with WNV, they are unlikely to play a substantial role in
WNV transmission. In the laboratory, Argas arboreus ticks
transmitted WNV to chickens, and Ornithodoros savignyi,
O. maritimus, O. erraticus, and O. moubata transmitted
WNV to mice (33). However, of the hard ticks
Amblyomma americanum, Ixodes scapularis, I. ricinus,
Dermacentor variabilis, and D. andersoni, the last 4
1170 Emerging Infectious Diseases • www.cdc.gov/eid • Vol. 11, No. 8, August 2005
species became infected with WNV, but none transmitted
the virus by subsequent bite (33,34).
Dynamics of Transmission: Vertebrate Hosts
Laboratory studies have demonstrated that 74%–100%
of Cx. tarsalis mosquitoes become infected after consum-
ing blood meals with WNV concentrations of 107.1plaque-
forming units (PFU)/mL, while only 0%–36% become
infected after consuming a meal containing 104.9PFU/mL
(35). The maximum estimated concentration of WNV in
human blood tested during screening of blood donors in
2002 was approximately 103.2PFU/mL (S. Stramer, M.
Busch, M. Strong, pers. comm.). Thus, it appears unlikely
that humans exhibit WNV viremia levels of sufficient
magnitude to infect mosquitoes.
Birds are presumed to be the most important amplify-
ing hosts of WNV. In laboratory studies, species in the
orders Passeriformes (song birds), Charadriiformes
(shorebirds), Strigiformes (owls), and Falconiformes
(hawks) developed viremia levels sufficient to infect most
feeding mosquitoes, whereas species of Columbiformes
(pigeons), Piciformes (woodpeckers), and Anseriformes
(ducks) did not (23,36). Certain passerines, including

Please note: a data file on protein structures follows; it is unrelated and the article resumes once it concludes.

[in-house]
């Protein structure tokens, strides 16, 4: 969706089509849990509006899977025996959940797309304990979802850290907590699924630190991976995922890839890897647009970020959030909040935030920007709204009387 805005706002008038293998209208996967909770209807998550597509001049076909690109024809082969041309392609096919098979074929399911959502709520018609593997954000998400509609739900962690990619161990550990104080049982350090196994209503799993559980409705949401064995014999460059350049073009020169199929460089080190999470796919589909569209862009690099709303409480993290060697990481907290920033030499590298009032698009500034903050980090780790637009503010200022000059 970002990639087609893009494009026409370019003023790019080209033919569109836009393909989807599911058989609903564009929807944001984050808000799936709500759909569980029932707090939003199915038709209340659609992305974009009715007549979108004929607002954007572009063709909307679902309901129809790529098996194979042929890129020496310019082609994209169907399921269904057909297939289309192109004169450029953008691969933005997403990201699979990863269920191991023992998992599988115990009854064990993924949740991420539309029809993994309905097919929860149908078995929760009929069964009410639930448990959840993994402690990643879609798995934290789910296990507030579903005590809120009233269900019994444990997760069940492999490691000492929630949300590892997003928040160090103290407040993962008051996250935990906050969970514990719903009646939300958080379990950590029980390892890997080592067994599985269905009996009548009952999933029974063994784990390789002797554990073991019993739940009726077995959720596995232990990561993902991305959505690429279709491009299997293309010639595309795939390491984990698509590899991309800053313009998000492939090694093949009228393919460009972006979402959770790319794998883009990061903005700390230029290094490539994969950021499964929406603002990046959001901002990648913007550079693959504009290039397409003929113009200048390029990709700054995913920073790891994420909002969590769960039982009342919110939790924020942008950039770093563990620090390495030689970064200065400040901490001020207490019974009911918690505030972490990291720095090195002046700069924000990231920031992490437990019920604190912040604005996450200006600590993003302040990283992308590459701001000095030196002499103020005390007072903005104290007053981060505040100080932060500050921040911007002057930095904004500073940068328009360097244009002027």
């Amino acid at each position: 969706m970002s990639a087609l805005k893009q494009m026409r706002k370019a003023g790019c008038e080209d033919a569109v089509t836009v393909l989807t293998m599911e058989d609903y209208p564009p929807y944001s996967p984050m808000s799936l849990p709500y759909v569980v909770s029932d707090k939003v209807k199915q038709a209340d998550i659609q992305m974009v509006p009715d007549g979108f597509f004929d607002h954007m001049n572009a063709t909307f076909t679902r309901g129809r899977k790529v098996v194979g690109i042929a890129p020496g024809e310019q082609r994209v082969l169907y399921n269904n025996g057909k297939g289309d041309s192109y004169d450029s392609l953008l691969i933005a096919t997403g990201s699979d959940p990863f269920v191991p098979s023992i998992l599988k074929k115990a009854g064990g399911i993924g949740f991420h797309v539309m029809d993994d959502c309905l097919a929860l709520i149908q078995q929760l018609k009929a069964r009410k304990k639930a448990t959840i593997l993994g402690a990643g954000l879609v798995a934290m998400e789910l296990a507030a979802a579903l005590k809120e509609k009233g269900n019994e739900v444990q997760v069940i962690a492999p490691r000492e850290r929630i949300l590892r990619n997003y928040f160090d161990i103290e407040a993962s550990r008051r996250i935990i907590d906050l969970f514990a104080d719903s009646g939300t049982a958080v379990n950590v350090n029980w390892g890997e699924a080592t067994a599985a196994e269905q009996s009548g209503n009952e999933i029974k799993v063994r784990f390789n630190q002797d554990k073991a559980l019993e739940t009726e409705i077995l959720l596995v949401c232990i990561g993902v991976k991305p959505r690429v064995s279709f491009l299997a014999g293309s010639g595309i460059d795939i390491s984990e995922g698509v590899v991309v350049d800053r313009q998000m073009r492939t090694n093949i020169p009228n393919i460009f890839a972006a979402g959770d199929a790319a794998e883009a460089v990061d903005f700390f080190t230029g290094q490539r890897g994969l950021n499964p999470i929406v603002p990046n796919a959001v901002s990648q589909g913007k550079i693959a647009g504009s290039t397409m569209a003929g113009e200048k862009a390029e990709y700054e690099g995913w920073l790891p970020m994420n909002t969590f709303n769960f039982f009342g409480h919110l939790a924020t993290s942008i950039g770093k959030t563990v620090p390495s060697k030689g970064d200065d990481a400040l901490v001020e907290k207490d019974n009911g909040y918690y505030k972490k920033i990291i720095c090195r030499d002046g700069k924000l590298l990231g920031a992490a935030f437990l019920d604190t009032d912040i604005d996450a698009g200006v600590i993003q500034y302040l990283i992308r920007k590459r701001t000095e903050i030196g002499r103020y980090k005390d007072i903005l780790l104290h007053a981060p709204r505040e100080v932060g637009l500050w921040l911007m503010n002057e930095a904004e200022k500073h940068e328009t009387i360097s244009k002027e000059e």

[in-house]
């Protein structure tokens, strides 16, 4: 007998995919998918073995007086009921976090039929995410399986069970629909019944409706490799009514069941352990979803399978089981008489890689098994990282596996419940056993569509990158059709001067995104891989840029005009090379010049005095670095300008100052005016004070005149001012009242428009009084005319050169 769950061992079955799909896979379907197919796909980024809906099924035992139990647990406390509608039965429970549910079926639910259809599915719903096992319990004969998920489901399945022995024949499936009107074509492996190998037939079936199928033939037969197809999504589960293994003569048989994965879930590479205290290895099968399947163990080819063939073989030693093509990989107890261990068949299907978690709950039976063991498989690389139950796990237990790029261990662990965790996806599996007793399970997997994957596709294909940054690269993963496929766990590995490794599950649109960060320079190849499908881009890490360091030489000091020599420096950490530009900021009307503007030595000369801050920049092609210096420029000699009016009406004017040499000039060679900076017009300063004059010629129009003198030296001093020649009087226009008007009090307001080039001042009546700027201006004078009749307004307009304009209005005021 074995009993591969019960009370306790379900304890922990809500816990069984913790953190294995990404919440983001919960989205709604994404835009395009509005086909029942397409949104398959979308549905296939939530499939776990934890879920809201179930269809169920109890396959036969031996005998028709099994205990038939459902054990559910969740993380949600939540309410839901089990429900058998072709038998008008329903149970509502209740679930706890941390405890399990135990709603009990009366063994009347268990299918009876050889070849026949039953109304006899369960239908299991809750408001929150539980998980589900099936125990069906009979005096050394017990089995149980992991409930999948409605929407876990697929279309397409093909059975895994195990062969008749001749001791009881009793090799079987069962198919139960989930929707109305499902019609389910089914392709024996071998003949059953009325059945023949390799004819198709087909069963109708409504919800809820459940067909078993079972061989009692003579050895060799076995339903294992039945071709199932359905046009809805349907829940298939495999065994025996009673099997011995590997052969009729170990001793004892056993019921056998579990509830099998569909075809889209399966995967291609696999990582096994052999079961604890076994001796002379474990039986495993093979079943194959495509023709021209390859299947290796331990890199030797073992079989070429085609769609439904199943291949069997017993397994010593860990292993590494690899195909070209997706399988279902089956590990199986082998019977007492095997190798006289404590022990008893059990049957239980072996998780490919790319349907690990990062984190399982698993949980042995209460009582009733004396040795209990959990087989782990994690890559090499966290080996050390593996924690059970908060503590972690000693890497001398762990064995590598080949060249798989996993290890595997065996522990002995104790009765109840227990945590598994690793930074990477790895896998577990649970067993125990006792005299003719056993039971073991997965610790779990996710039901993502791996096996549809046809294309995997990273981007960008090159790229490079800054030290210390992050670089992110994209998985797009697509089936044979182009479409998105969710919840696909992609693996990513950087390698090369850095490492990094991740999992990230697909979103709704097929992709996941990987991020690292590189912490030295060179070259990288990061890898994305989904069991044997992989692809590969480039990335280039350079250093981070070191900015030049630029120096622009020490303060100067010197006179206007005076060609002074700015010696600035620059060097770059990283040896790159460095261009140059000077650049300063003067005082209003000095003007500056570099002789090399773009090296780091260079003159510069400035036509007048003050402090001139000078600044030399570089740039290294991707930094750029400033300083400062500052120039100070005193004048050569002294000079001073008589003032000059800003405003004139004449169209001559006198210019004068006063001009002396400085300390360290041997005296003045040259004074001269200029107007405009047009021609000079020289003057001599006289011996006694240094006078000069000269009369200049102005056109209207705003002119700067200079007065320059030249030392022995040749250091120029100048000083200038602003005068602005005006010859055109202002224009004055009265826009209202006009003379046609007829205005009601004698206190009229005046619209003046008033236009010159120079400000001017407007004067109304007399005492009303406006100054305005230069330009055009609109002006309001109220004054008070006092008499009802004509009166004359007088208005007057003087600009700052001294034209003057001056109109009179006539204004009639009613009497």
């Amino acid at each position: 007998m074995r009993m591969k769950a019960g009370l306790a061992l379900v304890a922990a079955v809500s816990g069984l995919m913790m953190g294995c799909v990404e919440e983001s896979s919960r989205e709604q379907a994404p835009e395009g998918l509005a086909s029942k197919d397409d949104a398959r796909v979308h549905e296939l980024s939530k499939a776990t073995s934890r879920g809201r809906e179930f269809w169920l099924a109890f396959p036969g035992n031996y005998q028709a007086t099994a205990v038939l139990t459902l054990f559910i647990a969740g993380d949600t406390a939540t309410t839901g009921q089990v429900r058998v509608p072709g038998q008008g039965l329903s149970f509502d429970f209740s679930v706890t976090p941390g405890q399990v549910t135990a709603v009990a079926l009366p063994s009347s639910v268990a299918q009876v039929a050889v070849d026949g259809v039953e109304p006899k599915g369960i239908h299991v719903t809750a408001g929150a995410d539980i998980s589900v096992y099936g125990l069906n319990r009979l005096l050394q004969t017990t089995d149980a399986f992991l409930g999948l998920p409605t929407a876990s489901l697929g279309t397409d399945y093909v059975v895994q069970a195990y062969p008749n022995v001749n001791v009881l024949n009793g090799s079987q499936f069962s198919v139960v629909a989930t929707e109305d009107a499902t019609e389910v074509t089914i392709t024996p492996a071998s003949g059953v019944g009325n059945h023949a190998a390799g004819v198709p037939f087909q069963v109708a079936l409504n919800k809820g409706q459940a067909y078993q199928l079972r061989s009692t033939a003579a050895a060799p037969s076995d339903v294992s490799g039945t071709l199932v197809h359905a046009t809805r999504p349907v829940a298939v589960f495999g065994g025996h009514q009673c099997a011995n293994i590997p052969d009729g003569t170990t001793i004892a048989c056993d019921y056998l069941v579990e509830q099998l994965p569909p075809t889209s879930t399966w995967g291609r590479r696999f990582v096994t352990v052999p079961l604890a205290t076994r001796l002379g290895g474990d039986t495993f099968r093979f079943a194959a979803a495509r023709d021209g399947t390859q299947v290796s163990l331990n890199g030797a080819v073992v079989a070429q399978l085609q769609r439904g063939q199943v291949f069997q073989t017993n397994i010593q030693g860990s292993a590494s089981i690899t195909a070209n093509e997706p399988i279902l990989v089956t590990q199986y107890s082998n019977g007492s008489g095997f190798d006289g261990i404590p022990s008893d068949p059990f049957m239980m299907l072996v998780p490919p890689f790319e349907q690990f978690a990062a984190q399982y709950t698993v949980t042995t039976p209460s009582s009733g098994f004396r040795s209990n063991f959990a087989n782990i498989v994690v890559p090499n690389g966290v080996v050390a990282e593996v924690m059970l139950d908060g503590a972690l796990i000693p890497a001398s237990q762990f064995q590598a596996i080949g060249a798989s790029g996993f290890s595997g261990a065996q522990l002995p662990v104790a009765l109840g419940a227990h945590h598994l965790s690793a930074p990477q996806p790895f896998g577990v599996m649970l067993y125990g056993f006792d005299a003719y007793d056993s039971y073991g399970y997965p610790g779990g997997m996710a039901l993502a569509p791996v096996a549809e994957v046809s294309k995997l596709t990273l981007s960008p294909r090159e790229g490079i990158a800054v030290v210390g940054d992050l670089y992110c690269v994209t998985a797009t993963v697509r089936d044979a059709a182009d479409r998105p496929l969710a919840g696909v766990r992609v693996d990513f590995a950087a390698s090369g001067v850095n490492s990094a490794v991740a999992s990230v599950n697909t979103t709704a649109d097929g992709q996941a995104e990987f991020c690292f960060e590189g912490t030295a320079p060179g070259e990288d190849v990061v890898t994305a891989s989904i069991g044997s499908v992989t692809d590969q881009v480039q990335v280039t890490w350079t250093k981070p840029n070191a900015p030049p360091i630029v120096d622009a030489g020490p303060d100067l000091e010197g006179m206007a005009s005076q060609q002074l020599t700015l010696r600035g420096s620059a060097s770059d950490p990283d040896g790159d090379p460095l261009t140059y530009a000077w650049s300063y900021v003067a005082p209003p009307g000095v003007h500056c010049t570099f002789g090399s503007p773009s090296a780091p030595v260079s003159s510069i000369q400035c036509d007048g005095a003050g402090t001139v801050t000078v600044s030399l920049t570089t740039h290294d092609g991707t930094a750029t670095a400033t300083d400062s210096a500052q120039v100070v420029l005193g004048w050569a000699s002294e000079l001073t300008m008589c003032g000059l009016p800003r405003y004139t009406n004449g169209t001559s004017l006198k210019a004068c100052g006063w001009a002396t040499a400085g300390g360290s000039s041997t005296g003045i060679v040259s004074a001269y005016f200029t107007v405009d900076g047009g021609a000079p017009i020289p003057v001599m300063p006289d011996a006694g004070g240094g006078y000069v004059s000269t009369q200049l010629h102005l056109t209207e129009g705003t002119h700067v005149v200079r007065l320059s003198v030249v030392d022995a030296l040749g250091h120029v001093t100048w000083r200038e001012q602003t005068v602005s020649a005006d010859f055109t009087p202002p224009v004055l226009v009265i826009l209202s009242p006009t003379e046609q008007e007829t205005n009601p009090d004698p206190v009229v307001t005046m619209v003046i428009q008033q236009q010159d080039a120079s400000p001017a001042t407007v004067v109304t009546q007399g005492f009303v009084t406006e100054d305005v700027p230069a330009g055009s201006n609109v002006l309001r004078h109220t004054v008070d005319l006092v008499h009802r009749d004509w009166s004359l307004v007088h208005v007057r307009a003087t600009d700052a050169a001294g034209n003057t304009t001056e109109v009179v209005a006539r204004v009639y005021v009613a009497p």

common grackles (Quiscalus quiscula), various corvids
(crows, jays, magpies), house finches (Carpodacus mexi-
canus), and house sparrows (Passer domesticus) were
highly infectious to mosquitoes and had mortality rates
>40%. Field studies during and after WNV outbreaks in
several areas of the United States have confirmed that
house sparrows were abundant and frequently infected
with WNV, characteristics that would allow them to serve
as important amplifying hosts (23,25,37). The importance
of birds in dispersing WNV remains speculative. Local
movements of resident, nonmigratory birds and long-
range travel of migratory birds may both contribute to the
spread of WNV (38,39).
Although WNV was isolated from rodents in Nigeria
and a bat in India, most mammals do not appear to gener-
ate viremia levels of sufficient titer to contribute to trans-
mission (24,40–42). Three reptilian and 1 amphibian
species (red-ear slider, garter snake, green iguana, and
North American bullfrog) were found to be incompetent as
amplifying hosts of a North American WNV strain, and no
signs of illness developed in these animals (43). Viremia
levels of sufficient titer to infect mosquitoes were found
after experimental infection of young alligators (Alligator
mississippiensis) (44). In Russia, the lake frog (Rana ridi-
bunda) appears to be a competent reservoir (45).
Nonmosquitoborne WNV transmission has been
observed or strongly suspected among farmed alligators,
domestic turkeys in Wisconsin, and domestic geese in
Canada (17,46,47). Transmission through close contact has
been confirmed in both birds and alligators in laboratory
conditions but has yet to be documented in wild vertebrate
Control of WNV Transmission
Avoiding human exposure to WNV-infected mosqui-
toes remains the cornerstone for preventing WNV disease.
Source reduction, application of larvicides, and targeted
spraying of pesticides to kill adult mosquitoes can reduce
the abundance of mosquitoes, but demonstrating their
impact on the incidence of human WNV disease is chal-
lenging because of the difficulty in accounting for all
determinants of mosquito abundance and human exposure.
One study indicated that clustering of human WNV dis-
ease in Chicago varied between mosquito abatement dis-
tricts, suggesting that mosquito control may have some
impact on transmission to humans (14).